The former Los Angeles Lakers pairing of Shaquille O’Neal and Kobe Bryant is considered by many to be one of the best duos in the history of the league.
In the eyes of the legendary center, no other twosome is greater. He’s willing to go as far as to assert that he and Bryant would “demolish any duo” put up against them.
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There have been plenty of other NBA pairs worthy of challenging for the distinction of being the greatest, including Michael Jordan and Scottie Pippen, Magic Johnson and Kareem Abdul-Jabbar, and LeBron James and Dwyane Wade, to name a few.
But the fact that O’Neal and Bryant led the Purple and Gold to a three-peat, which included a dominant playoff run in 2001, is proof that the 15-time All-Star does present a good argument.
O’Neal joined the Lakers in the 1996 offseason, around the same time that the franchise added Bryant. While O’Neal was already a legitimate superstar at that point, he had to wait a while for Bryant to develop into an elite player.
The 6-foot-6 swingman saw limited action during his rookie campaign, finishing the regular season averaging 15.5 minutes per game. But in his second year, Bryant started seeing more playing time, and despite coming off the bench for Los Angeles, he was voted into the 1998 All-Star Game as a starter.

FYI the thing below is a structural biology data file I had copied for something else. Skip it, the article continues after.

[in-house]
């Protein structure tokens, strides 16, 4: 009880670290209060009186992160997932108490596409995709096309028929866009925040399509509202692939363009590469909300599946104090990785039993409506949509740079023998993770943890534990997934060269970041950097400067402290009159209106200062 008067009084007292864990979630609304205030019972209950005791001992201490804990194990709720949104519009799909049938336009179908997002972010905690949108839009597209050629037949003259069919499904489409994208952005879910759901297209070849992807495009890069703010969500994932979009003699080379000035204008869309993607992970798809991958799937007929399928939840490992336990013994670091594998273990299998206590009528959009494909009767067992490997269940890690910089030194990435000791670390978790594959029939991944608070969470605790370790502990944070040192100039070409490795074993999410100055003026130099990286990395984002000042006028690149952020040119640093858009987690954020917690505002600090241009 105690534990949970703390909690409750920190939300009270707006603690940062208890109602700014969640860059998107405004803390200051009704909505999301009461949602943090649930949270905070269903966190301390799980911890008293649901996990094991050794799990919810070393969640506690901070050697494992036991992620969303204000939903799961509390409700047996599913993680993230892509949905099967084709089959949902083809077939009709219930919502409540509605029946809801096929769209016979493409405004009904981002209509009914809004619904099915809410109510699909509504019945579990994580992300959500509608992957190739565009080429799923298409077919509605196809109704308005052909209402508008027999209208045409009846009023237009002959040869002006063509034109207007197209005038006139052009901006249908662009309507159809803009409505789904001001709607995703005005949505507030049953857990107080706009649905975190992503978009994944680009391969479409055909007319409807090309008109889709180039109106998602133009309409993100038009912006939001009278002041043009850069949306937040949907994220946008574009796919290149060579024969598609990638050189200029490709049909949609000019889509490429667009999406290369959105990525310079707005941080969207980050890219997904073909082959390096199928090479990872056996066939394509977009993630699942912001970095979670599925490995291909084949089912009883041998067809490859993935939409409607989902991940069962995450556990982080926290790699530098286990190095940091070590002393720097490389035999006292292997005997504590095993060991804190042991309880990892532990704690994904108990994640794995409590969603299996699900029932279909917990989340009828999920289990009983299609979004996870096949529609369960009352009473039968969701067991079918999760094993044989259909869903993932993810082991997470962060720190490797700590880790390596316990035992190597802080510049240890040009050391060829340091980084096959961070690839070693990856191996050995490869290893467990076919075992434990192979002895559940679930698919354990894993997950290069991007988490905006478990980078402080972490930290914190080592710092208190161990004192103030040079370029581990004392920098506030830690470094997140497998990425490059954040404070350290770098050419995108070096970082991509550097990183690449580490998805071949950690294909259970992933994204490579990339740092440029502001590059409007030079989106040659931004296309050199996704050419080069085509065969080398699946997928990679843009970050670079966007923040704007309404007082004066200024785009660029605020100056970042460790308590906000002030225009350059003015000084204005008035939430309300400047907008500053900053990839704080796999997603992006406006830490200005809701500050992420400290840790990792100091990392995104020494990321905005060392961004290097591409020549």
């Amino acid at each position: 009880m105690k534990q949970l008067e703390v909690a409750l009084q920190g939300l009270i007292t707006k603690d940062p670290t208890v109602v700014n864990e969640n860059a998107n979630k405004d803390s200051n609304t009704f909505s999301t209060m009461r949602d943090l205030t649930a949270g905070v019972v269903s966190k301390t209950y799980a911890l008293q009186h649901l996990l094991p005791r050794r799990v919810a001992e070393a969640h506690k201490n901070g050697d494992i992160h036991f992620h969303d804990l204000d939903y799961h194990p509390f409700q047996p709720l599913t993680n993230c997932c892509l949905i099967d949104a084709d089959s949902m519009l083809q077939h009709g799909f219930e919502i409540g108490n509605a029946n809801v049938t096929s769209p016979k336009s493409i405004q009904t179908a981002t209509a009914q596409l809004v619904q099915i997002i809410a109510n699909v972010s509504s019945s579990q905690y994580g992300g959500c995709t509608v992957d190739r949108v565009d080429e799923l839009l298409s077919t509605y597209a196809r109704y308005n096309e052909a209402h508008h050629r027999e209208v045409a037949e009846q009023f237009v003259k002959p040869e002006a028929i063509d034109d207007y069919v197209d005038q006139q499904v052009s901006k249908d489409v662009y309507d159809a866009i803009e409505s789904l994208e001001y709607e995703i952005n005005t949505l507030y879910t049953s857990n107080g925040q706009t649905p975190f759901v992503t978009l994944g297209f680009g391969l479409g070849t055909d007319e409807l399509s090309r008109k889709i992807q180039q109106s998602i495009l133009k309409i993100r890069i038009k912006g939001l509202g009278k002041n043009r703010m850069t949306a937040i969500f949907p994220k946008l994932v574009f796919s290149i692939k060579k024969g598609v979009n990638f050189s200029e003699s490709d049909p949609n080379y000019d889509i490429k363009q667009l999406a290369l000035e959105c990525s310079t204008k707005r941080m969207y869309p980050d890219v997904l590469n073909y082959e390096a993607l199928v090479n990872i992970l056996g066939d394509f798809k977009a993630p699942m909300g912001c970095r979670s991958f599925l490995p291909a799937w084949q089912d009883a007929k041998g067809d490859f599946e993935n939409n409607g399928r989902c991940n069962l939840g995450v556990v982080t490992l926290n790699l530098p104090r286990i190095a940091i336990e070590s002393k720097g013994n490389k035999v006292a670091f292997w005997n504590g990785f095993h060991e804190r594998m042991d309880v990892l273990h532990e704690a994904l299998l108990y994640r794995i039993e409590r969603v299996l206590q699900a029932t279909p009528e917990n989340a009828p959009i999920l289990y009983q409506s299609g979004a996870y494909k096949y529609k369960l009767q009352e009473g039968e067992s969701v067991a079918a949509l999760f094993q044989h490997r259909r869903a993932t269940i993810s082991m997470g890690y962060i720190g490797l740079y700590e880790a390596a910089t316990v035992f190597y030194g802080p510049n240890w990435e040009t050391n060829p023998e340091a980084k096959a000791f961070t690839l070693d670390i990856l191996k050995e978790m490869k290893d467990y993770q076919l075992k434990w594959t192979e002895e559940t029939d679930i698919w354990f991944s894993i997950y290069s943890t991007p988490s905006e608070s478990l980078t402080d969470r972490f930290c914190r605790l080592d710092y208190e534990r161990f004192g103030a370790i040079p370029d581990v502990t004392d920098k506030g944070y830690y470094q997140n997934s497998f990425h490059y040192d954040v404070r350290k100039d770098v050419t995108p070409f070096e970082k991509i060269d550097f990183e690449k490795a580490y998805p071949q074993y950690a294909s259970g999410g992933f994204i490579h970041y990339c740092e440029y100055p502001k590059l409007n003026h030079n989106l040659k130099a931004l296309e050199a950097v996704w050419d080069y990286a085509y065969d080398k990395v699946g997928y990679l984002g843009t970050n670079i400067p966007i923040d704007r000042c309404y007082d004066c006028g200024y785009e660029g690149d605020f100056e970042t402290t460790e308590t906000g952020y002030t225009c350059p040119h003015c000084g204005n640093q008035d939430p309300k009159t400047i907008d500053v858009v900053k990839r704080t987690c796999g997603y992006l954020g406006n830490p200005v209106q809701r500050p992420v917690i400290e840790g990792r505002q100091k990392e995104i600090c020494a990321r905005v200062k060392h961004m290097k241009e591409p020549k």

By the 1999-00 season, Bryant had turned into a formidable star, forming an unstoppable one-two punch with O’Neal. The Lakers won the championship that season, thanks in large part to the big man’s dominance inside the paint.
The 2000-01 campaign saw the duo register arguably its best season together, as both players finished in the NBA’s top four in points per game during the regular season. In addition, the Lakers nearly swept the entire 2001 playoffs, winning every match against their Western Conference opponents before dropping a game to an inspired Philadelphia 76ers squad in the Finals.
While the 2001-02 season saw the Lakers complete their three-peat, O’Neal and Bryant never won another title together after that, with cracks in their relationship possibly to blame. After they came up short of a title in the following two campaigns, their partnership came to an end when O’Neal was traded to the Miami Heat in 2004.
The former teammates were able to eventually patch things up. Still, people can only imagine how things would have turned out for the two Hall of Famers had they managed to maintain a good relationship in Los Angeles.